Grinding & Classification Circuits

Grinding & Classification Circuits 2017-03-23T09:46:37+00:00
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Grinding media size calculation methods (4 replies)

Maya Rothman
7 months ago
Maya Rothman 7 months ago


in calculating the top size of grinding media for a ball mill, there are 2 methods/formulas (Fred C. Bond) and AZZARONI's. Am looking at a ball mill F80 1248um and 8m diameter, 78% Cs, BWi 14.3 and SG 3

Azzaroni's ball calc is almost 2X the Bond. What do I trust, which do I use?

Thanks. Maya

Alex Doll
7 months ago
Alex Doll 7 months ago
4 likes by mlticzon, Shanford and Maya Rothman and 1 more...

Both Azzaroni and Bond are empirical models fit to a particular set of data that was available to the respective authors.  There is no single "correct" answer: your particular application may be more similar to one of these equations, or it could be completely different.  This is the problem with empirical models, they are only valid when your application is similar to the database the model was calibrated against.

Azzaroni seems to have come up with his calibration based on data from mills in the Andes, meaning it is most likely calibrated to copper porphyries.  Bond had a very diverse set of ore types to calibrate his equation against ranging from asbestos to zinc and everything in between.  If your application is a copper porphyry (ore density around 2.7 kg/L), then use Azzaroni.  If not, then you can use Bond, or even choose something in between the two, say 35 mm.  There is no single "correct" answer here, and you should experiment with different ball sizes in your own mill if you want to know what is optimum for YOUR ore.

Maya Rothman
7 months ago
Maya Rothman 7 months ago

Thank you very much Alex. Great have the difference between Bond and Azzaroni finally explained.

7 months ago
keithdangelo 7 months ago

Alex and Maya.  Good Day to you


What are the Bond and Azzaroni formulas _

Greg Henderson
6 months ago
Greg Henderson 6 months ago
1 like by David


Alex Doll is right in that these equations are based on empirical data and experimentation or benchmarking with mills processing similar ore is perhaps more practical.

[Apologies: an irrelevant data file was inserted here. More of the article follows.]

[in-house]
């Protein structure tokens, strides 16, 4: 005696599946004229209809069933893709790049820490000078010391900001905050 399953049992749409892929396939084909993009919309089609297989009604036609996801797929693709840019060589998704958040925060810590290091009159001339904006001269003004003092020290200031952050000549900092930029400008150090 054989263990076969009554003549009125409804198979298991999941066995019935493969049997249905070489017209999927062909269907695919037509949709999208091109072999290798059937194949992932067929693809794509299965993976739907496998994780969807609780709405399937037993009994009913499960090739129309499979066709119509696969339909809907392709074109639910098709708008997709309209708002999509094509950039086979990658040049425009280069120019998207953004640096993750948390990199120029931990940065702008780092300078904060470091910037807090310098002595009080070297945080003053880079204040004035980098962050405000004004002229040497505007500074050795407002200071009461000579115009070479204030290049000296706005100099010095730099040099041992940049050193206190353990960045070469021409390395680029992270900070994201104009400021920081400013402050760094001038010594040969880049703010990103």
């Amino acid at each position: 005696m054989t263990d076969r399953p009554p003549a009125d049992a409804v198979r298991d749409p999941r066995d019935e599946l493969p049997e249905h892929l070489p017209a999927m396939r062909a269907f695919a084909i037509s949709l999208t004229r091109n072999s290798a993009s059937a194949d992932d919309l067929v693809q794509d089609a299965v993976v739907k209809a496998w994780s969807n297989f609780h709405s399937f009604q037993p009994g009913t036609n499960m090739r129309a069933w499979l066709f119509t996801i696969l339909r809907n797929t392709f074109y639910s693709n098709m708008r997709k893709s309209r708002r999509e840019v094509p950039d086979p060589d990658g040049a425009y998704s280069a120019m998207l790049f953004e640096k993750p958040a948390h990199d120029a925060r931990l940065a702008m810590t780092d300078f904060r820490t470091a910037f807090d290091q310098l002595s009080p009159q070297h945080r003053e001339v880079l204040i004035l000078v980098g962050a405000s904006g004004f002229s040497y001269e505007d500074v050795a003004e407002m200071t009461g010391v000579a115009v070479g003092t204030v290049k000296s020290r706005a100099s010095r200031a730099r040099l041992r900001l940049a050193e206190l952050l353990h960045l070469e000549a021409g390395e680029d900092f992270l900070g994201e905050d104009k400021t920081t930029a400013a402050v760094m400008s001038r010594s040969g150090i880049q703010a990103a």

Another consideration is related to the diameter of your mill at 8 m, which will experience a significant "inactive kidney" effect whereby due to the high population of balls in the charge there is a central kidney shaped core as the mill rotates that contributes little work to grinding.  The larger the diameter, the worse the effect.  This is why mill manufacturers specify lower operating ball charge volumes for larger mills, typically 30 to 32% volume for your mill diameter.

Also, for the duty you have indicated it looks like a secondary grinding application without pebble crushing as the F80 looks fairly fine at 1248 microns.  In this instance, 50 mm top size would suffice.  If there is a pebble crusher in operation and the rod mill work index is fairly high (>20 kWh/t) you might want to increase the makeup size to 65 mm, depending on the final product size you are looking for (life is full of compromises!). 

The Bond formula is better for primary ball mills, it typically gets the secondary ball mill ball size wrong, so the Azzaroni formula looks like it gives the right answer from an experience perspective.   However, given the inactive kidney issue, efficiency is generally improved by adding in some larger balls to your makeup, such as 75 to 80 mm.  You should see an improvement in the F80/P80 ratio across the ball mill and an overall reduction in circulating load.  The exact amount is difficult to specify, but if you have some balls of this size on hand you could trial putting in maybe 25% of makeup from this size, the rest being 50 mm.  There are published papers on this available through SME but they go back a while.

First of all though you should do some baseline surveys so that you can measure the effect of changing a variable otherwise it will be difficult to know if there is an improvement or not.


Hope this helps.  

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